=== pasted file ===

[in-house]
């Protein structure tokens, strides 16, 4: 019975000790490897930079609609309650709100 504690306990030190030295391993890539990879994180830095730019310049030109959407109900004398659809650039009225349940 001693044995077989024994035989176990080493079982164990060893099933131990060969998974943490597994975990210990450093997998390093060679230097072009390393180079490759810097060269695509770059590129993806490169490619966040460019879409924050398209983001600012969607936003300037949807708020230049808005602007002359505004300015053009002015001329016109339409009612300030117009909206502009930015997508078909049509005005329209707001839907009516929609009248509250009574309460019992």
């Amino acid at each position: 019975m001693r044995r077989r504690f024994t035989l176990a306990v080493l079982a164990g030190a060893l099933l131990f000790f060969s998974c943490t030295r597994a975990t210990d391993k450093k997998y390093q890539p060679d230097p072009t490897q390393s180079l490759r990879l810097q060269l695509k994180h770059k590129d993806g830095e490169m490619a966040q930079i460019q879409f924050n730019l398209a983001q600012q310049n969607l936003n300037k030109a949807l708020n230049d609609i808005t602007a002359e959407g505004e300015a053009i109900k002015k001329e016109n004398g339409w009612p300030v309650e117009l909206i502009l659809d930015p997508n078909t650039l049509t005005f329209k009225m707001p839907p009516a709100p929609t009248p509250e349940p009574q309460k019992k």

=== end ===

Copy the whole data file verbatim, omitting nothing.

[in-house]
């Protein structure tokens, strides 16, 4: 019975000790490897930079609609309650709100 504690306990030190030295391993890539990879994180830095730019310049030109959407109900004398659809650039009225349940 001693044995077989024994035989176990080493079982164990060893099933131990060969998974943490597994975990210990450093997998390093060679230097072009390393180079490759810097060269695509770059590129993806490169490619966040460019879409924050398209983001600012969607936003300037949807708020230049808005602007002359505004300015053009002015001329016109339409009612300030117009909206502009930015997508078909049509005005329209707001839907009516929609009248509250009574309460019992």
């Amino acid at each position: 019975m001693r044995r077989r504690f024994t035989l176990a306990v080493l079982a164990g030190a060893l099933l131990f000790f060969s998974c943490t030295r597994a975990t210990d391993k450093k997998y390093q890539p060679d230097p072009t490897q390393s180079l490759r990879l810097q060269l695509k994180h770059k590129d993806g830095e490169m490619a966040q930079i460019q879409f924050n730019l398209a983001q600012q310049n969607l936003n300037k030109a949807l708020n230049d609609i808005t602007a002359e959407g505004e300015a053009i109900k002015k001329e016109n004398g339409w009612p300030v309650e117009l909206i502009l659809d930015p997508n078909t650039l049509t005005f329209k009225m707001p839907p009516a709100p929609t009248p509250e349940p009574q309460k019992k």